In my last post I talked about how for some people writing is a necessity, as much so as eating or breathing. I also mentioned the impasse my life seemed to be at with regard to writing and sustenance. A few nights ago I had several puzzling dreams. As I talked them over with my wife I realized they were indeed pointing me in a direction.
A Jewish mystic once said, “Every dream unexamined is a letter from God unopened.” Now I realize that the word God is problematic for many people, including myself, but let’s move on. For me, dreams are letters from somewhere gloriously mysterious, and I just have to leave it at that. I do pay attention to them.
The dreams, in their own symbolic fashion, were pointing at my educational experience and telling me to enlarge on it with my writing. Several times I have contemplated writing about my teaching experience, but I never have been able to get a handle on how to approach it. Suddenly ideas began to enlarge in my mind and I could feel the nature and shape of the book. My writing is guided by both a symbolic vision of the book and the feel of what I am doing. The writing doesn’t yield to outlines and strict reportage. Though I mainly write nonfiction, the writing guides itself and reveals itself as if I were writing fiction.
I have begun to dive into this new project and I believe that it is a commercially viable piece of writing. Education is a hot topic. Many people write opinions about it, but how many can say they’ve actually taught within a school that works, a school where kids would rather go to class than stay home sick? So I’m going to write about it in my own inimitable style and see what happens. My hope is that a quality independent publisher with integrity like Beacon Press picks it up. Beacon Press was founded by the Unitarians, and the school was housed by the Unitarian Society here for the first ten years of the school’s existence. Having the spiritual companionship of Emerson and Thoreau would be nice.
Because this is going to be a large undertaking, I will have little time for random posts. Instead my posts will mainly comprise excerpts from what I’m working on. That said, here are the first introductory pages of what I call The Heart of the Wheel. You read it here first.
Two crows hop around in the neighbor’s Chinese elm tree. Both crows are of nearly equal size, but from their actions I can tell that one is an adult and the other a juvenile. The adult holds a bright orange-red morsel in its mouth and tries to evade the desperate maneuverings of the juvenile to grab it away. The juvenile loudly squawks in protest.
I’ve watched these birds for several months as they fly to either our Chinese elm tree or the neighbor’s. I’ve watched the juvenile as it has grown from a bird nearly incapable of flight to a bird virtually indistinguishable physically from an adult. The juvenile would sit in the tree by itself as the adults went off to forage. When either of the adults returned, the juvenile would set up a near deafening racket in a demand to be fed. The adult would come over and force regurgitated food down the youngster’s throat accompanied by the loud gurgling, gagging sounds of juvenile pleasure of demands being met.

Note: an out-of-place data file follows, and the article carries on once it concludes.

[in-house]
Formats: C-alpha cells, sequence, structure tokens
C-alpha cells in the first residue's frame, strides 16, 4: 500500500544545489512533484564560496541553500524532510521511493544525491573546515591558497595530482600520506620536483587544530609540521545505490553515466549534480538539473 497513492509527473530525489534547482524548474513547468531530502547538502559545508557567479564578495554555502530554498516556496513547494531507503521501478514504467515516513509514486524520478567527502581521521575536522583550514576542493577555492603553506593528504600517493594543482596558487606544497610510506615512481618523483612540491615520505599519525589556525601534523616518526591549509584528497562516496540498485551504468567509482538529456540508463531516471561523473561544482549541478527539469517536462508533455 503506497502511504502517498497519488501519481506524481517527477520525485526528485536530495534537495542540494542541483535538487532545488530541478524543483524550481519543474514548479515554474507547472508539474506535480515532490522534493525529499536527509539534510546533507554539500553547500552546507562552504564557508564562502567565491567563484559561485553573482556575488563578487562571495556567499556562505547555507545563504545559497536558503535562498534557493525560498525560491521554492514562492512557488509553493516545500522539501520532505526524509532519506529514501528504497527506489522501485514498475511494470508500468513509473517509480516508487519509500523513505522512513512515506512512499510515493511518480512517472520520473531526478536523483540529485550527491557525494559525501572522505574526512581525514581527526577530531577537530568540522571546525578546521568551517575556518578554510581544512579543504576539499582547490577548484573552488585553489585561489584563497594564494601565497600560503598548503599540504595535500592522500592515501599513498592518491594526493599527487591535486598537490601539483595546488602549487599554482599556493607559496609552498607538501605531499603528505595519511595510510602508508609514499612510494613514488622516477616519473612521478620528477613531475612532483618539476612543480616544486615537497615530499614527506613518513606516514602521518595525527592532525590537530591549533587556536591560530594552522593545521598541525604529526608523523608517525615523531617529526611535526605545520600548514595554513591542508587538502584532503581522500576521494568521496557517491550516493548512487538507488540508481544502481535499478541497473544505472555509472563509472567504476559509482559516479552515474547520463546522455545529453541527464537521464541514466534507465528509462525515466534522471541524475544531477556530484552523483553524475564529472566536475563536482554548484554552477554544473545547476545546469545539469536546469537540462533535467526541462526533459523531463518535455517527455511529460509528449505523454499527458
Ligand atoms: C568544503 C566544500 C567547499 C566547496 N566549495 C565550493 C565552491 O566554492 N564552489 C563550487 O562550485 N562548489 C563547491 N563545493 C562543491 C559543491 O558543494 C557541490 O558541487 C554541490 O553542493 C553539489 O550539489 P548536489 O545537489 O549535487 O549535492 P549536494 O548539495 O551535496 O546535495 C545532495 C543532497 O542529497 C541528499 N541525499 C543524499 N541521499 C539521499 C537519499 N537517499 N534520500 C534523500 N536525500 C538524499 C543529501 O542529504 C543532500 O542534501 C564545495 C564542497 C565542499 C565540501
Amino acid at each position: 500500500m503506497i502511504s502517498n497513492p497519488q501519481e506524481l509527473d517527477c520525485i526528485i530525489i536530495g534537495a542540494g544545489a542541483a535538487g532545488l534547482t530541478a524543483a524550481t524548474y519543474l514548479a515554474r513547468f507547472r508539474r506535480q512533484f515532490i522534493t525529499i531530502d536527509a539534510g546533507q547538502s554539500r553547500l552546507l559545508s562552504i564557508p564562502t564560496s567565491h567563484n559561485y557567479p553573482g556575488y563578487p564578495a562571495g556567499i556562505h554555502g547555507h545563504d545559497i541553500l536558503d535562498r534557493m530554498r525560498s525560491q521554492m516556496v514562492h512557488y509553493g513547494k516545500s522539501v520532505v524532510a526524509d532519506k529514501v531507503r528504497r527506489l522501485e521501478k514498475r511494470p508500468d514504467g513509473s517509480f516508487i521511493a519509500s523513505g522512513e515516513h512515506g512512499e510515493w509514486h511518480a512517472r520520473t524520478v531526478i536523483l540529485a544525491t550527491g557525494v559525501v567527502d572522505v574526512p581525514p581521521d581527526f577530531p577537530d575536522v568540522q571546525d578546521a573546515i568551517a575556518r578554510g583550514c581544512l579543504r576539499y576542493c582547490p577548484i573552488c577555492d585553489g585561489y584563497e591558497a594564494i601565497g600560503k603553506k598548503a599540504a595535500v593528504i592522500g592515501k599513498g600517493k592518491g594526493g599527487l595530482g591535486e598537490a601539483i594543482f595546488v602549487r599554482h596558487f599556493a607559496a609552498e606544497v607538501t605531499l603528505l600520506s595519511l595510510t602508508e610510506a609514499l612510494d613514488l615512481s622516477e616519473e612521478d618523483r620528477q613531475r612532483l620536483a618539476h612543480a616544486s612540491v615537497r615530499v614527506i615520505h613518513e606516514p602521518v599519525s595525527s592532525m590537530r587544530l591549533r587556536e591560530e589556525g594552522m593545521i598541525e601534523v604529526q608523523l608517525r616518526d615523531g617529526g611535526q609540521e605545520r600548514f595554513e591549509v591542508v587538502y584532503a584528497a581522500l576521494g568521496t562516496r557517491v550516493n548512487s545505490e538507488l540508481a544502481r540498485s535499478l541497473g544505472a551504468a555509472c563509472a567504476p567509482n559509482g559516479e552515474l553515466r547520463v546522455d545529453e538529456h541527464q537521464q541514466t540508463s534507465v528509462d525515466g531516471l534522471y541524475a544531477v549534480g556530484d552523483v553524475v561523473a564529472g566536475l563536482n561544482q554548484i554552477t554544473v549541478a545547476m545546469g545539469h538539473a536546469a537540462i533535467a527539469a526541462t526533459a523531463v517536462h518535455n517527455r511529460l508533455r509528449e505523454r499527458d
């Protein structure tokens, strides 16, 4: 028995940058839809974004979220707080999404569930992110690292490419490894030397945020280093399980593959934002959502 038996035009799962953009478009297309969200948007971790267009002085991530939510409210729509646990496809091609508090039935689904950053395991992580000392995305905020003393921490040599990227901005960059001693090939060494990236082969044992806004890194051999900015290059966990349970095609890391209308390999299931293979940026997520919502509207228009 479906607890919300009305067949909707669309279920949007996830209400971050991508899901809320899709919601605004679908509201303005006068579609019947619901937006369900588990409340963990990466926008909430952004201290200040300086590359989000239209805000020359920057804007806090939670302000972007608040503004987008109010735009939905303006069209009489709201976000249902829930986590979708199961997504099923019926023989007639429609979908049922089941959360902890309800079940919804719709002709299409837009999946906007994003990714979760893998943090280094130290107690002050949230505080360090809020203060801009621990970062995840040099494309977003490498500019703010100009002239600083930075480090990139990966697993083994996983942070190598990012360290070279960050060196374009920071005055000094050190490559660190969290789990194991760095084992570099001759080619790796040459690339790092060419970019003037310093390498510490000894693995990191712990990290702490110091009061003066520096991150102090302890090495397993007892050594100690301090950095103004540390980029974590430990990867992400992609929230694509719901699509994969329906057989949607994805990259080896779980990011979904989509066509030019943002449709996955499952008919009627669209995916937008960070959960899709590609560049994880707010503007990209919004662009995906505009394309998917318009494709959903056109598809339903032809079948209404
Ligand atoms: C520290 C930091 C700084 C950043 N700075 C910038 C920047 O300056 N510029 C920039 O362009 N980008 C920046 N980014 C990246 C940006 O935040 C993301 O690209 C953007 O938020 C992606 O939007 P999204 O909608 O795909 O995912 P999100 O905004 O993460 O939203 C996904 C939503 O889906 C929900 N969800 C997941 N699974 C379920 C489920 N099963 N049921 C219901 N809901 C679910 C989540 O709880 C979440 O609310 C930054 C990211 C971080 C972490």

Now the situation is different. It’s time for the juvenile to learn to fend for itself and the adult is choosing to ignore all the racket and protest. The protest is so loud and grating that I momentarily think of throwing a stick at the juvenile, but instead continue to watch the drama. The adult flies to another limb and the juvenile follows, demanding its entitlement of food. The adult vainly looks for a moment of peace to tackle the orange-red morsel.
We are seated in a circle with my daughter’s five seventh grade teachers. She is actually my stepdaughter, but my daughter nonetheless. In addition to her mother, her biological father is also present to hear what the teachers have to say. This is a yearly November ritual for the new school that she now attends.
We had enrolled our daughter in this new school to begin a gentle process of separation, to allow her to begin to stand on her own and gain confidence. We were also confident that the teachers at this school would draw her out into the world, would provide a guidance that would enlarge upon what we had already provided.
As the teachers finished the go around, I found tears coming to my eyes. They had seen the girl so clearly and at such depth. I suddenly found tears for myself. How different might my life have been if I had been seen so clearly and so deeply as a flailing junior high student?
I looked around me. There were also tears in her mother’s eyes and her father’s eyes. We were all sincerely proud of her accomplishments, but all of us were also reminded of something that had eluded us a long time ago. Even if we couldn’t identify what it was, the sense of that something was now mysteriously palpable.
I didn’t realize at the moment that in a year I would become part of this ritual, that I would be sitting on the other side of the circle in the teacher’s seat, watching the tears flow down the faces of hundreds more parents, watching their faces register the patterns of their own remembered losses.
“Why wasn’t there a place like this for me?”
The other crow parent soon arrives. After a few minutes of the unbearable clamor, the new arrival quickly disgorges a bit of food to the maw of the noisemaker. There are momentary gagging, gurgling sounds, and then there is silence. Blessed silence. The first adult returns to its bright prize. The lesson goes on.
Crow says, “Embrace separation, return to whole.”Powered by Sidelines